Photos of Niepce: how were the first pictures taken?
After people learned to create a light image in the camera obscura, it remains to come up with only a way to fix it on paper.
Scientists took up this issue around the beginning of the 20th century.
The best results in this difficult matter were achieved by Louis Jacques Mandé Daguerre and Joseph Nissefour Niepce from France and William Fox Henry Talbot from England. These people became famous all over the world as inventors of photographs.
The first photograph taken on a plate covered with asphalt
N. Niepce was the first who managed to fix the light image. For the basis of his method, he took the properties of such a material as asphalt. As is known, its thin layer on a lighted place becomes hard, and on unlit places it was washed out with kerosene and lavender oil.
Thus, in 1826, Niepce managed to get a picture on a metal plate, which he covered with asphalt, his thin layer, before “shooting”.
This photograph, taken with a camera obscura, depicted the view from the window of the inventor’s workshop. Heliography – this is exactly what the author himself began to call such “solar drawings”.
That is how the plate with the first picture looked
The scientist was not at all easy to fix the image, the quality of which left much to be desired. At that time, the exposition was spent 8 hours. But the merit of Niepce lies precisely in the fact that he marked the beginning of photography.
The background to the appearance of the first photograph of N. Niepce
The French inventor has experimented a lot with the camera obscura since 1816. He tried to apply it in lithography and save the picture on a lithographic stone. Niepce collected similar cameras himself.
The scientist tried to take the paper, the surface of which was covered with silver chloride, and put it in the camera. But the French did not succeed in achieving positive results from these experiments, since the image looked like a negative, and there was no way to fix it.
Later he decided to use bitumen (this material was also called Syrian asphalt). He was chosen because of his ability to react to light. By that time, Niepsu was already aware that under the influence of light, asphalt was losing its original color. This material changed its qualities under the influence of kerosene.
The scientist dissolved asphalt in the form of a powder with the help of lavender oil. He used such a solution for rubbing various substrates, in the role of which both plates of silver, copper or zinc, and glass, and lithographic stone were used.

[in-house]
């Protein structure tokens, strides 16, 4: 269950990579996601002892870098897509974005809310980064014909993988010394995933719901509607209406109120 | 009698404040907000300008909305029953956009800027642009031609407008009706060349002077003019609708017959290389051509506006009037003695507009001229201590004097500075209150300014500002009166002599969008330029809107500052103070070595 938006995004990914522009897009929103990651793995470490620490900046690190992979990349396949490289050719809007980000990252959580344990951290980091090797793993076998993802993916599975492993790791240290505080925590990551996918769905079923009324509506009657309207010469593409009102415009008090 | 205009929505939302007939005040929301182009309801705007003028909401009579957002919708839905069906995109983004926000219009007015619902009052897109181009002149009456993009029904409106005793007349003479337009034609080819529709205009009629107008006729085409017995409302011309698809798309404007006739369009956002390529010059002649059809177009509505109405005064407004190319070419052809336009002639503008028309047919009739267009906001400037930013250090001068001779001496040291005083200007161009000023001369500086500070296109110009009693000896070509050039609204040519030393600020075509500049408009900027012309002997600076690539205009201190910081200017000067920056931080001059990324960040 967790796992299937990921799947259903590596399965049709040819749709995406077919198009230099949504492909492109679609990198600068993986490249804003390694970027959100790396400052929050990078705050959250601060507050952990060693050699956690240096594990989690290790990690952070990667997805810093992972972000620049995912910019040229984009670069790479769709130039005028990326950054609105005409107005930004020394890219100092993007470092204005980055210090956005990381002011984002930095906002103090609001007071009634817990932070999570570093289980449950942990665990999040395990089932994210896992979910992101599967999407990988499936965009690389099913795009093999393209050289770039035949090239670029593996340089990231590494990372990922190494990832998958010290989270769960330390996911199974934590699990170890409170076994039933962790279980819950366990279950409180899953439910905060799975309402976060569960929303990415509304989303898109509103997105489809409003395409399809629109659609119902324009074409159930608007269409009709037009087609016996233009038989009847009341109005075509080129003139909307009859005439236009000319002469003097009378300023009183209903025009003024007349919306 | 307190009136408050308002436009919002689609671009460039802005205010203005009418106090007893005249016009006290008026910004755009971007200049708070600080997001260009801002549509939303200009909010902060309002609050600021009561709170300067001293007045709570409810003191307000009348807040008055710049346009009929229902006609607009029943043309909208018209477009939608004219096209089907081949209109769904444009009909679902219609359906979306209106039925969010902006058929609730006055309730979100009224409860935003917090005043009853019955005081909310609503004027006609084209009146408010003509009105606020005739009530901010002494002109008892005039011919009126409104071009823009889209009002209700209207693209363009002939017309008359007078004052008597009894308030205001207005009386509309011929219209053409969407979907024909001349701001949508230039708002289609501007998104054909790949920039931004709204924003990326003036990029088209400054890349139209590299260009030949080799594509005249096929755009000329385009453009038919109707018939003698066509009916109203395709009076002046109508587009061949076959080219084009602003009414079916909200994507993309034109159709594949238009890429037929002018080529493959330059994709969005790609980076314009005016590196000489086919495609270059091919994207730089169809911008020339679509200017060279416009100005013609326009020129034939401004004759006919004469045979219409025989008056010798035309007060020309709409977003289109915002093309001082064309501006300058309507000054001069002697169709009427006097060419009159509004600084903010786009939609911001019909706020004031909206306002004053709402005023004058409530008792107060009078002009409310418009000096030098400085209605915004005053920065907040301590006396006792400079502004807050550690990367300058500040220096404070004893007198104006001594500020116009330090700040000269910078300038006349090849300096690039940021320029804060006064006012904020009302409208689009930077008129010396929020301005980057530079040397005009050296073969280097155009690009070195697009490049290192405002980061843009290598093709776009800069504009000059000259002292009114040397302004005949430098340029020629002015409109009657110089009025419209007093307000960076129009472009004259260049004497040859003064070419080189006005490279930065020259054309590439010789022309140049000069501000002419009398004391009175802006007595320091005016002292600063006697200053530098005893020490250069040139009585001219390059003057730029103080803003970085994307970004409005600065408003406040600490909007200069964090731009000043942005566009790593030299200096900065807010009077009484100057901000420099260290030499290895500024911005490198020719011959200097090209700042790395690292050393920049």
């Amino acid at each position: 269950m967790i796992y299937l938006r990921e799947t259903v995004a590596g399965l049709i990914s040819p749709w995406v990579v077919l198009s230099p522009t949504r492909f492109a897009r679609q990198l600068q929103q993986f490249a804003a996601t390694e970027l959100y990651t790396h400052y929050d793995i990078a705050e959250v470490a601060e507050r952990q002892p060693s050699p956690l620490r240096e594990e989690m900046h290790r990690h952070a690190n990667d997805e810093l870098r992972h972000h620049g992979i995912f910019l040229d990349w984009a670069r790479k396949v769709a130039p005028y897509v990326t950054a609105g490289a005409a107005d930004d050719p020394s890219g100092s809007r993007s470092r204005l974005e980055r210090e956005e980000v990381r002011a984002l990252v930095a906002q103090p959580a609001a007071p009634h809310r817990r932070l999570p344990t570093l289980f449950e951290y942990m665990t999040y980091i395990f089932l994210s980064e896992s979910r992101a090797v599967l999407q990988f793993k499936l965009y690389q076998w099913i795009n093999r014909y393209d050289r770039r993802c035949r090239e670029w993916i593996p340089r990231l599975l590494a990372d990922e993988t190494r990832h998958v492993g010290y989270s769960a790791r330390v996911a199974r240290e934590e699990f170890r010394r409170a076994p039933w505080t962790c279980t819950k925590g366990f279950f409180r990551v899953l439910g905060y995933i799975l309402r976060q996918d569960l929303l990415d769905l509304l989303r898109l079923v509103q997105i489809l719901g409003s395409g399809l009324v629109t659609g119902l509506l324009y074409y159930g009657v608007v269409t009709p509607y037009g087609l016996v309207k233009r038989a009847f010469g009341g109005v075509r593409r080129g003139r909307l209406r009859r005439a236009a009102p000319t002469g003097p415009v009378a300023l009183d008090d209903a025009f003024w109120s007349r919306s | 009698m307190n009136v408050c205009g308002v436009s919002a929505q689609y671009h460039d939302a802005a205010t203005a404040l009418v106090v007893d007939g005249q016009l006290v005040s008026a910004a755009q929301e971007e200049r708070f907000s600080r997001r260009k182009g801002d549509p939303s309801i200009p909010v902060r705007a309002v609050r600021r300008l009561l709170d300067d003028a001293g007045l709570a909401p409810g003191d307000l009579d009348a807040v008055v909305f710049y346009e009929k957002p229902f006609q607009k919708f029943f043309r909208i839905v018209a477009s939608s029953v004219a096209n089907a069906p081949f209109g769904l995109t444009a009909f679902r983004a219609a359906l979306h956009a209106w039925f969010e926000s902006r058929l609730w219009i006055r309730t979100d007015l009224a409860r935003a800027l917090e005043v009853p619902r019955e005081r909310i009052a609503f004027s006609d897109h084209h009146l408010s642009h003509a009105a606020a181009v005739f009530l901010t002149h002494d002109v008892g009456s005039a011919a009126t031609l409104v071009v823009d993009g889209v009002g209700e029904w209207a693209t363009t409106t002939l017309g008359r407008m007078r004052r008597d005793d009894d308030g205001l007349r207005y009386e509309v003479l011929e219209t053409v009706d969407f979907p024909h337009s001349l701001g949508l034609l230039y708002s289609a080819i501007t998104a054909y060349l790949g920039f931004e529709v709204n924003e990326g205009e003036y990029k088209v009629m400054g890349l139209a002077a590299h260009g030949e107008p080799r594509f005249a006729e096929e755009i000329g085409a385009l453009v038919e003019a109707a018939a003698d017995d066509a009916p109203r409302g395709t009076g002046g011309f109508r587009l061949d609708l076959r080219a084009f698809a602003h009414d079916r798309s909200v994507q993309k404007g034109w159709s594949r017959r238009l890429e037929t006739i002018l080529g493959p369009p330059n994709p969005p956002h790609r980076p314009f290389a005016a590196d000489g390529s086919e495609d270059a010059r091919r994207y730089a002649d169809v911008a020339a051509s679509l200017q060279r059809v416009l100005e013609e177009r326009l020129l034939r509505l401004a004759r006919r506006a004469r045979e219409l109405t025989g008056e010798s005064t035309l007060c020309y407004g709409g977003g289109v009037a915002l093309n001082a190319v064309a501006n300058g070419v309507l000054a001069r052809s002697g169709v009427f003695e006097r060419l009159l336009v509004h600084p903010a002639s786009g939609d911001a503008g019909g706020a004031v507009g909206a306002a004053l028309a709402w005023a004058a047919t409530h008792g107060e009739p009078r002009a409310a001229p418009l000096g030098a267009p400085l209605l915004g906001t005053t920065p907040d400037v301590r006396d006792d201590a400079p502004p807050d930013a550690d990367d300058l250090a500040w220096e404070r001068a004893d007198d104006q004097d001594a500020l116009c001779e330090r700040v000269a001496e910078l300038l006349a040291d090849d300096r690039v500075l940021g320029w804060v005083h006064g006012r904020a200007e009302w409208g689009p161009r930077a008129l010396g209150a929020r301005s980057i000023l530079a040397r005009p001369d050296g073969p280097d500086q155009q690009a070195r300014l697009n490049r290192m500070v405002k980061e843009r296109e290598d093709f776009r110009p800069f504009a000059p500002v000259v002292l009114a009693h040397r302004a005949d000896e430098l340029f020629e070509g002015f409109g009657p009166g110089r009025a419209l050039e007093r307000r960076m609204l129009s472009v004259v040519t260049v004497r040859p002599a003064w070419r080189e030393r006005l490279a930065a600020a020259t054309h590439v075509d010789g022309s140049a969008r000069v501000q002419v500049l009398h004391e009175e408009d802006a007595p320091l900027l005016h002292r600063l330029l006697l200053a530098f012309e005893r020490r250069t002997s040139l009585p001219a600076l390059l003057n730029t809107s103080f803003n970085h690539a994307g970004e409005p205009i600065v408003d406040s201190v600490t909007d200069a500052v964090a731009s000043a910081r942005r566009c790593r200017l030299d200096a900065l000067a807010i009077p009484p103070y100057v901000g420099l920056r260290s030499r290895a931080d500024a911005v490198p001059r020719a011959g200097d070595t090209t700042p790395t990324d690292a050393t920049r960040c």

Such a substance as asphalt, insensitive to light. It is for this reason that Niepce began to conduct his experiments with this material without a camera obscura. He took a plate of glass, covered it with a small layer of mortar from asphalt and dried it. Then I copied an engraving on it with the help of light. For this, the paper substrate of the engraving was impregnated with oil, as a result of which it became transparent.
After these procedures, he put the plate in a bowl, where he poured kerosene and lavender oil. Under the influence of such a mixture, asphalt was dissolved in those areas where the lines of the engraving protected it from the influence of light rays. Next, it was necessary to rinse the plate with water and dry.
When examining the resulting picture on a dark background, Niepce saw an excellent positive image. Unfortunately, this first heliography has not been preserved.
Further research by N. Niepce
Of course, the picture that turned out to be the inventor, it is difficult to call this a photograph (in the modern sense). But it was the first and important “step” to its appearance.
In the future, Niepce tried to improve the image by working with the lens of the camera obscura. And he did it when he created a special diaphragm that removed some defects of the picture.
Another image created by Niepce
A year after the creation of the first picture, Nicephor met L. Dagger, the same inventor as he, and agreed to cooperate with him, showing him all his achievements and achievements, which led to the further development of photography and the appearance of the so-called “daguerreotype”.